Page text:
And his childhood was indeed a dream of perfection. He grew splendidly, like a well-tempered instrument. The disappearance of the father was never noticed because, in fact, it was never achieved. The old man merely retired to an unused wing of the chateau and installed cable. And so it was that, when the child was old enough to tell primrose from prozac, he discovered the seepage known to the rest of the world as his father. At this moment the entire carapace of maternal care was left behind at the portal like a pair of shoes unfit for a holy and dangerous place.
His father's eyes, he discovered, glancing sidelong at the old man watching TV, had grown a dull membrane from lid to lid, like a cod fish too long at the Chinese Market. The process of petrification, however, was not entirely complete. The old man still laughed at the jokes, good and bad, with a laugh that contained all the comfort of a landscape shifting over subterranean plates. The laugh seemed to contain a revelation that might prove intolerable to the boy. And that is precisely what rooted him to the spot.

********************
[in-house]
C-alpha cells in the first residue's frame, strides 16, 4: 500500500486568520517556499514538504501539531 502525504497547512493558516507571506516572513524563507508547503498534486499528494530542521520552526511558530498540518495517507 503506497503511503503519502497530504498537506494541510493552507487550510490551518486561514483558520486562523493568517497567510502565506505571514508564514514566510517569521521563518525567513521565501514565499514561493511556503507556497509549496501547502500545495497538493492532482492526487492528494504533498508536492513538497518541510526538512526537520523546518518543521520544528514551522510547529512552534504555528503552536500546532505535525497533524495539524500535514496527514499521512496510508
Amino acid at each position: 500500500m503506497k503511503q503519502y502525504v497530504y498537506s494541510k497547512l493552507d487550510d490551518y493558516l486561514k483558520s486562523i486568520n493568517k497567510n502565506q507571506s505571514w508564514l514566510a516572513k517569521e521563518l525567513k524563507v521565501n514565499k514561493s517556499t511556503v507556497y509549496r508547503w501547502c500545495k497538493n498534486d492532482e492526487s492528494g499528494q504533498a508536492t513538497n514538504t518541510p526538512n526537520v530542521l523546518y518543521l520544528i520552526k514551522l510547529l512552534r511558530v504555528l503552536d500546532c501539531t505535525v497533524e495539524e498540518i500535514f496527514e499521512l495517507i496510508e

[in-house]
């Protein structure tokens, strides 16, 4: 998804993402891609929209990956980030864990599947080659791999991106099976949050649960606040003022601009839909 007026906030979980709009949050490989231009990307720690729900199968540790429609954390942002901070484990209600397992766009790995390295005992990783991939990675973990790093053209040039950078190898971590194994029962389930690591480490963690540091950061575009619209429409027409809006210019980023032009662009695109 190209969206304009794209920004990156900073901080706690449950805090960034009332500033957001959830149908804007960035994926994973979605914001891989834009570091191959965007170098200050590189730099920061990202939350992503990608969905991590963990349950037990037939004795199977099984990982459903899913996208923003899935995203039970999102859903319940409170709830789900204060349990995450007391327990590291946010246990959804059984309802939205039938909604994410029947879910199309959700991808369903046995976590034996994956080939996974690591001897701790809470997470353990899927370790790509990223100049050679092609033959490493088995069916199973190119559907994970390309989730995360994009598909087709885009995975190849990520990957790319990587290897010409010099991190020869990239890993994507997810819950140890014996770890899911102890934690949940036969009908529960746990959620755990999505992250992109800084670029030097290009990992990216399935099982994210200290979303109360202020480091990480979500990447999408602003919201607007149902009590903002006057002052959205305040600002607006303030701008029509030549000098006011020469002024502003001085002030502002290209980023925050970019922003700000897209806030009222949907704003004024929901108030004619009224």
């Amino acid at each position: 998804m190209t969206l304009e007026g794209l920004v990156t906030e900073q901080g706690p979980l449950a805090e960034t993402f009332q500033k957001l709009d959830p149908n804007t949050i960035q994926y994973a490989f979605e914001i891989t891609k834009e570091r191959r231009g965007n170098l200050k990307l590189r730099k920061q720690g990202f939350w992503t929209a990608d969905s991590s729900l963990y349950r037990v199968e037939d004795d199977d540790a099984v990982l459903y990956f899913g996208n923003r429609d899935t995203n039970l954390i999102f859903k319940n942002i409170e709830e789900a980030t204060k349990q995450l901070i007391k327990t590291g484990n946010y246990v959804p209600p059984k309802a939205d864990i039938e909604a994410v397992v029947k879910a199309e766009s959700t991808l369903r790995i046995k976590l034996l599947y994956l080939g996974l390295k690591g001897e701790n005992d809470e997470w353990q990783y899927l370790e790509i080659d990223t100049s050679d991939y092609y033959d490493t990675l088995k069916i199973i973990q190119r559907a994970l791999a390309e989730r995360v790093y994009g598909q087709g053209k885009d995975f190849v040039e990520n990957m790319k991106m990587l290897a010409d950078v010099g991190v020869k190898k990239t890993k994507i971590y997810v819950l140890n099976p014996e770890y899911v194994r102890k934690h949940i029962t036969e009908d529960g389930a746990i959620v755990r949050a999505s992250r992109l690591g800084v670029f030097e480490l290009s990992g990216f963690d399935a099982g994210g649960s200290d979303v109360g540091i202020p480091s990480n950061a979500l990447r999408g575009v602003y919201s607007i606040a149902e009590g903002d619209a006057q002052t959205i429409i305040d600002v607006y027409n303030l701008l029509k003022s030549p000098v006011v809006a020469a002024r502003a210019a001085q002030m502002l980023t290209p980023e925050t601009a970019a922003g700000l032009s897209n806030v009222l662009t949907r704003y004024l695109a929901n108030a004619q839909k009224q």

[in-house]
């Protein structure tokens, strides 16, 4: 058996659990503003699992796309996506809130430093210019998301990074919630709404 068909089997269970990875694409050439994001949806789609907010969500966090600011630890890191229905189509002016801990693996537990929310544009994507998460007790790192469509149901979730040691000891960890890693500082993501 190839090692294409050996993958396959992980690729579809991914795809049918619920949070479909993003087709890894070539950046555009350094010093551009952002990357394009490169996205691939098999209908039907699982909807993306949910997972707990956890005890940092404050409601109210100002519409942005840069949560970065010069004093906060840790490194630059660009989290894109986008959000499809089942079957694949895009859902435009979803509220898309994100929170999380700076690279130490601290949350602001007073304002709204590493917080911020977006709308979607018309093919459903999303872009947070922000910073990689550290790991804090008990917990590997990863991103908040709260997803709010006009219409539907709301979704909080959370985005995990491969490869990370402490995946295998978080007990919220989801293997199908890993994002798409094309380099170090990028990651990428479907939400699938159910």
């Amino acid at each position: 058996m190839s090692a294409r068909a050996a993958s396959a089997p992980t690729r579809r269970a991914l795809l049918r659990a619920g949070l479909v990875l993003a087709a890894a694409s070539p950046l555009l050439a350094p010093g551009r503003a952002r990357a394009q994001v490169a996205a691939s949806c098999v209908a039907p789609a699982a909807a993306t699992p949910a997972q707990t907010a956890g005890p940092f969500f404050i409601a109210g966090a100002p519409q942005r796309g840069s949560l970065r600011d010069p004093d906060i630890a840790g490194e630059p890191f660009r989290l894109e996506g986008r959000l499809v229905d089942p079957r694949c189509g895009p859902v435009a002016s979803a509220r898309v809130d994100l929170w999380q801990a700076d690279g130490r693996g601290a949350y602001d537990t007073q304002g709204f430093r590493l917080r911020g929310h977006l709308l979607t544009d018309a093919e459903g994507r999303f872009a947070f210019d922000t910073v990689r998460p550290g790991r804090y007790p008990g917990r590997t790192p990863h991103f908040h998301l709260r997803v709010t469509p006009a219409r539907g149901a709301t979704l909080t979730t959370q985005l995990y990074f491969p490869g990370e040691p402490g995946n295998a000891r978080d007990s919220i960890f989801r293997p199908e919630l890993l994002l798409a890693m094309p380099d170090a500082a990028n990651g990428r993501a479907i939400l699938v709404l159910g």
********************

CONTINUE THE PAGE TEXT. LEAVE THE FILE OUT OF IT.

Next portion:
You'd think this would be enough to send him scurrying back on his nice, muscular legs to the mother that had gone to such pains to orient him for tractious living. Is there greater joy than feeling the earth move solidly backward under your feet as if, good God, you actually turned it with each foot fall? As if all of us together, with some notions of maps and their reliability, moving across the earth, turned this great, sluggish ball and became, in our little way, like gods? Instead he peeped at his father day after day, as mesmerized as a rube in a side show, watching the campari move slowly down the glass like the red line of a thermometer.